When you're meeting up with a skateboarding design-graf-tattoo art giant, you prep a certain kind of question – 'how do you post your art on your website without getting arrested' comes to mind. But when I hung with Bay legend Mike Giant this week while he put the final touches on the pieces for his upcoming fine art show at Guerrero Gallery (opens Sat/11), I found myself ditching my notes for another line of inquiry.
Which followed this line, roughly: where do I find some of what he's smoking?
Maybe what he's meditating on would be a more apt way of putting it. Giant, the founder of zine publishing house Skullz Press and skate brand Rebel 8, has been pursuing enlightenment for well over a decade now – he used to lead a regular meditation session in Dolores Park followed by a group bike ride before travel and a brief stint back in his hometown of Albuquerque took him away. He finds it a integral part of his creative process. “I'm the observer to my thoughts, not the thinker. It feels like I'm just watching it happen.”
Oh wait, that was him talking about what happens when he smokes weed before he draws.
But it all comes to the same end: what Giant is searching for is a way to step back from the small urgencies and literal dialogue of life and connect to a larger undercurrent. It's a slightly abstract artistic statement -- one that fits with his scraggly, shoulder-length blonde hair, bushy beard, and elder hippie statesman status in the circles he runs in -- but it's pretty refreshing to hear someone with firm roots in street culture get up on such a positive level.
Above, Giant getting up in Western Addy. Below right, cruising through Guerrero Gallery. All photos by Andres Guerrero
The 16-odd works that Giant is showing at Guerrero were already hung on the gallery's walls the rainy day I trekked over, half of them magazine image collages and half of them single design human hearts and skulls, fine art pieces that he's created with sign painter's enamel (“it's another low brow homage.”) The collages are collections of magazine images with alternating feminine and masculine themes, accentuated with small, handwritten notes from Giant.
Here, a transcription of an ex-girlfriend's apology for a tumultuous relationship, there, turn-ons and turn-offs. A list on a piece stacked with photos of women displays a neatly-written “things that make girls ugly” that lists coffee, cars, corporate jobs, meat, and cigarettes. Giant's bike leans by the gallery entrance, his constant companion whose front basket has been known to hold three cases of beer at a time. There's eloquent meditations, mundane journal-like entries – another note on the same piece reads “don't be surprised that I like girls who can deep throat.”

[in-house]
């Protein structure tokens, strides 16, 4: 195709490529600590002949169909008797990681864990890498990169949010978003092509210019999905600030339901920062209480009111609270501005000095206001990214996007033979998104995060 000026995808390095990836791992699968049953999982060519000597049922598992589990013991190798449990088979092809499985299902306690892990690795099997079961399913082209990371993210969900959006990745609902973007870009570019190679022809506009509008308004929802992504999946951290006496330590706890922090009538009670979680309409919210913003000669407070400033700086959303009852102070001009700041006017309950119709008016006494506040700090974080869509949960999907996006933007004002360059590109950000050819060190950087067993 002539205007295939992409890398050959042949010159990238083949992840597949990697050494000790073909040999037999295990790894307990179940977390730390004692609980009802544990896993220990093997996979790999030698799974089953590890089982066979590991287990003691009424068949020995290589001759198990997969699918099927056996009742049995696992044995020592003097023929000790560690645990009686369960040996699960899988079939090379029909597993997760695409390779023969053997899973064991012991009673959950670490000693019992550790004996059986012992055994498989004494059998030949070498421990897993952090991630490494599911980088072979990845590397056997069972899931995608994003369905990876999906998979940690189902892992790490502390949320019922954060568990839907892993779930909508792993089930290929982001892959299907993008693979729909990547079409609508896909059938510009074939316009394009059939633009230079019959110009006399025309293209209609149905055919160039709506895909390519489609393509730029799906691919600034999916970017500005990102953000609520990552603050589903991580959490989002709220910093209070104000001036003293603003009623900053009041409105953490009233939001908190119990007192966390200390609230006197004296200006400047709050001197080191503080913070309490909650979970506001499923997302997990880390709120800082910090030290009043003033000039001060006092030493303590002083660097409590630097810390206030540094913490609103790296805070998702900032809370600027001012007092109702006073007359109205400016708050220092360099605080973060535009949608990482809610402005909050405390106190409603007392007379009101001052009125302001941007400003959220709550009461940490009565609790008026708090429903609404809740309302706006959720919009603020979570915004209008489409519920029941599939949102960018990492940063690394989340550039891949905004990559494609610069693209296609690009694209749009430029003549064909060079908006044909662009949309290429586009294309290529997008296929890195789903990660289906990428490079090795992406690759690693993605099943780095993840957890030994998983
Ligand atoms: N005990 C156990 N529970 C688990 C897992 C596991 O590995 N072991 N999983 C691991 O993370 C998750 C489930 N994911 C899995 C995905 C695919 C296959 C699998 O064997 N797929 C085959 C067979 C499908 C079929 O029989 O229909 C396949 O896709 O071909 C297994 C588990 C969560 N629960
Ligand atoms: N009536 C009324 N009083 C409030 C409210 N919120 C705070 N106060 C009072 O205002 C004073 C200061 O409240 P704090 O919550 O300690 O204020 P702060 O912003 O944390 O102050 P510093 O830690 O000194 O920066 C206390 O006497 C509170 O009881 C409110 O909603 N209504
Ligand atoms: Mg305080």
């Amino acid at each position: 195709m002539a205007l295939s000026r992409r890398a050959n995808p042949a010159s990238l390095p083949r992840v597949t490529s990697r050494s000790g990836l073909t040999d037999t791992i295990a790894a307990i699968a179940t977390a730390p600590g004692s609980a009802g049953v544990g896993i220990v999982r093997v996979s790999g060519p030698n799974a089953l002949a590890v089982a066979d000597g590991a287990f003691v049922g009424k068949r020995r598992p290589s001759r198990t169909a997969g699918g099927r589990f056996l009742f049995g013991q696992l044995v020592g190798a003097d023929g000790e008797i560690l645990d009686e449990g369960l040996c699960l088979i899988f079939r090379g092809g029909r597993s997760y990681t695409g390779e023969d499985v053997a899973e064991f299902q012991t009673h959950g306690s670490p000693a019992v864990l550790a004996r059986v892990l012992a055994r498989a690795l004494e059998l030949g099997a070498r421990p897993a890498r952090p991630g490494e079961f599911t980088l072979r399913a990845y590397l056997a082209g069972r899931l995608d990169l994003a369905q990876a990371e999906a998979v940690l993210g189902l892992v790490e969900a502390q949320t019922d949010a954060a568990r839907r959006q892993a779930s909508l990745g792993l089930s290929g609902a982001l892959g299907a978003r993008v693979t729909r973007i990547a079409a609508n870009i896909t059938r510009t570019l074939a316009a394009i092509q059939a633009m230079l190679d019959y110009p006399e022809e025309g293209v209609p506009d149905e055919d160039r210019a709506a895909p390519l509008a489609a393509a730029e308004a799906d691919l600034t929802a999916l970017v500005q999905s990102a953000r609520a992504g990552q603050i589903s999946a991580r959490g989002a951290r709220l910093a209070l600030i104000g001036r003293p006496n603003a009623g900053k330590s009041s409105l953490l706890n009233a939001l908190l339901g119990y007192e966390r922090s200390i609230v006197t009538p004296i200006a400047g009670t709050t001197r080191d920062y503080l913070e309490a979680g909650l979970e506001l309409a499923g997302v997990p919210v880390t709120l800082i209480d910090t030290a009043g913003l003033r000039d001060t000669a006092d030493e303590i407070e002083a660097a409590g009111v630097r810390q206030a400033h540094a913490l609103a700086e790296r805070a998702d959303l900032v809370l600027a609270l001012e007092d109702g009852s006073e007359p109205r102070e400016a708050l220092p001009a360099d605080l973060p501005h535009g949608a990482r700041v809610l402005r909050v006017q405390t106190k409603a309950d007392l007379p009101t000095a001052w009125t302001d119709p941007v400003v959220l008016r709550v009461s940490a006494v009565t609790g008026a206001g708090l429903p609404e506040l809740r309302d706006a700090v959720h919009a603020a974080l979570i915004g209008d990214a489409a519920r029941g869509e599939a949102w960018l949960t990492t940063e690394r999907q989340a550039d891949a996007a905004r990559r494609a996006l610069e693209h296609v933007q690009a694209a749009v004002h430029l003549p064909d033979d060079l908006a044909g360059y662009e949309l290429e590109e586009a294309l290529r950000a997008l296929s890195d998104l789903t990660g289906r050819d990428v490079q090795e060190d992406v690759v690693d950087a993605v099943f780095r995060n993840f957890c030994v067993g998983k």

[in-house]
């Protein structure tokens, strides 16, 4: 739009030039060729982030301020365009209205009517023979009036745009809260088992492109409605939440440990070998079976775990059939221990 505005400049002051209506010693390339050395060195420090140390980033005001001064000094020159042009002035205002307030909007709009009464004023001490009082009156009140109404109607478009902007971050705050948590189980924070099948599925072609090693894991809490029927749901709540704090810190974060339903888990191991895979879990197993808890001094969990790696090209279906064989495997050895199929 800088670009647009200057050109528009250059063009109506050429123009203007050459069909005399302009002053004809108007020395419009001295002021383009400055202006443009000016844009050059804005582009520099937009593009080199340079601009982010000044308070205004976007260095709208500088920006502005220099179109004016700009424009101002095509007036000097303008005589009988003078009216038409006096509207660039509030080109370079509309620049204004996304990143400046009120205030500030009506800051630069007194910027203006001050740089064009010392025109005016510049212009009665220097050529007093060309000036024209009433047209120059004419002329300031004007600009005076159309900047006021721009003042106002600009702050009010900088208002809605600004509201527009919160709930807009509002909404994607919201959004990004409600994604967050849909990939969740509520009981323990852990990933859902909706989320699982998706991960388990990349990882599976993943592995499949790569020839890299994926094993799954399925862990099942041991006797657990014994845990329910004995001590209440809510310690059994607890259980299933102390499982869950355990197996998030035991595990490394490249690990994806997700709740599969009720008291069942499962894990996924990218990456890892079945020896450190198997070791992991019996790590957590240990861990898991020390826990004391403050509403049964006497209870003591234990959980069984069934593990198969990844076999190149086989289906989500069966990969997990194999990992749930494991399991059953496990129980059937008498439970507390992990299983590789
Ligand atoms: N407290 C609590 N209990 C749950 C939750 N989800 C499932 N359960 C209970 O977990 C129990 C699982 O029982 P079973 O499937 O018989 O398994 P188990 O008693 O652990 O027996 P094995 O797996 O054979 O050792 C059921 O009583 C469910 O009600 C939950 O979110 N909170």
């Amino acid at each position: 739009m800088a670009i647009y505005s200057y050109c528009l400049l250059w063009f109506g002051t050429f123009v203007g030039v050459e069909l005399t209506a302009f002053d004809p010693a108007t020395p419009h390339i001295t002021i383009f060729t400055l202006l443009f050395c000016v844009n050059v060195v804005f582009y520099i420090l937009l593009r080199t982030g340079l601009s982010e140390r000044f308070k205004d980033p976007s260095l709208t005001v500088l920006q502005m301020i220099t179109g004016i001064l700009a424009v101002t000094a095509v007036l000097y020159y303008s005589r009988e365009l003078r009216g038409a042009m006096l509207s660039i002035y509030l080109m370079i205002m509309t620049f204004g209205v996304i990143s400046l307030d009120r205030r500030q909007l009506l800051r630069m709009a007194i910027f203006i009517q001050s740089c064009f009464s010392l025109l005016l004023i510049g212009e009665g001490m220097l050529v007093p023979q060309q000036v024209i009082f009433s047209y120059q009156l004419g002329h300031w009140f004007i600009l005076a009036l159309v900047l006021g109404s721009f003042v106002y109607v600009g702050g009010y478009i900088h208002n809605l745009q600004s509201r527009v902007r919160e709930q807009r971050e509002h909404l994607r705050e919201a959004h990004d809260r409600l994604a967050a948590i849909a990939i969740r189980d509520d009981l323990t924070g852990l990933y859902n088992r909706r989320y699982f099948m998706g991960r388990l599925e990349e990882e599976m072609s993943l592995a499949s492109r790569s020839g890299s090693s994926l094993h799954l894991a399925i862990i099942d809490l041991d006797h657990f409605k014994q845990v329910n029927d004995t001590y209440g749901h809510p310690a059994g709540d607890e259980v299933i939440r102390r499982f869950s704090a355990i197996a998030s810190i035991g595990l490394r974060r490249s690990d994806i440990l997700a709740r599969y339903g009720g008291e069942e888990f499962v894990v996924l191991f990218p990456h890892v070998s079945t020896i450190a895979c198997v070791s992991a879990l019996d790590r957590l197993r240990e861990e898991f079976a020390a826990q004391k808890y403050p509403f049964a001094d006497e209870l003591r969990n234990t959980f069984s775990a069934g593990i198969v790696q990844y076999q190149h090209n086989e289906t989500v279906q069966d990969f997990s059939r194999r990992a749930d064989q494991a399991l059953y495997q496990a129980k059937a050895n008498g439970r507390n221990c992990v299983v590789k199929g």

Three days before the exhibit's opening reception and the works are done. And yet throughout our interview Giant hardly stops messing with them. I watch as he tags an empty corner of one of them with one of his impossibly precise characters. Giant is known for the cleanness of his lines, and has cultivated an image of responsibility and dedication in the skate and tattoo art worlds. “I work hard. All my friends will tell you I work every day for quite a few hours in the studio,” he tells me when I remark that he's thought of as a “smart” artist.
Hard-working, but business savvy is surely another contributor to the guy's success. He's landed partnerships with Pabst and Vans – the big guns in hipster advertising – and has struck upon what he sees as the secret to ensuring one's economic worth in the art world: repetition. “It increases the value, the more that image has life on the marketplace,” he counsels.
And correspondingly, Giant's aesthetic is fairly solid: the cholo imagery that made him a star on the tattoo scene runs throughout his design work, and onto the enameled canvasses that hang on the wall at Guerrero.
After a decade of physically grueling work he's now retired from tattooing anyone but friends, the guy's Facebook fan page is still overrun with entreaties to do one last tat. “How do I get work by u?” asks a gentleman named Corn Nut, into the Internet abyss. A few years back Giant did a photography series of hot chicks on bikes, drawing over the prints to make the girls into inked idols. He loves making art on skin, it's just that his body's not up for it anymore. “Ten years,” he says. “That's how long most people figure you can do in tattoos.”
Although still busy with designing T shirts for Rebel 8, Giant figures that having been on the scene this long he is afforded a few shifts in medium. “I'm allowed to. I'm at a point in my career now where I don't think it matters -- I've started to think of the fine art thing as the place to experiment.”
He does look pretty happy in Guerrero with his fist full of Sharpies, having just smoked a humungous joint and waxed poetic on the beauty of meditation for the better part of an hour. A beauty unto himself, really, so I'll give the last word to the Giant.
“Meditation... the whole point of that is to break your heart open. It's way crazier than an orgasm, than a crazy LSD trip, than the greatest love you've ever felt. It's important to keep in mind that there's a different level of this. I do think I've felt the hand of God.”
Mike Giant: “Reflections on Past, Present, and Future”
Opening reception Sat/11 7-11 p.m., free
2700 19th St., SF
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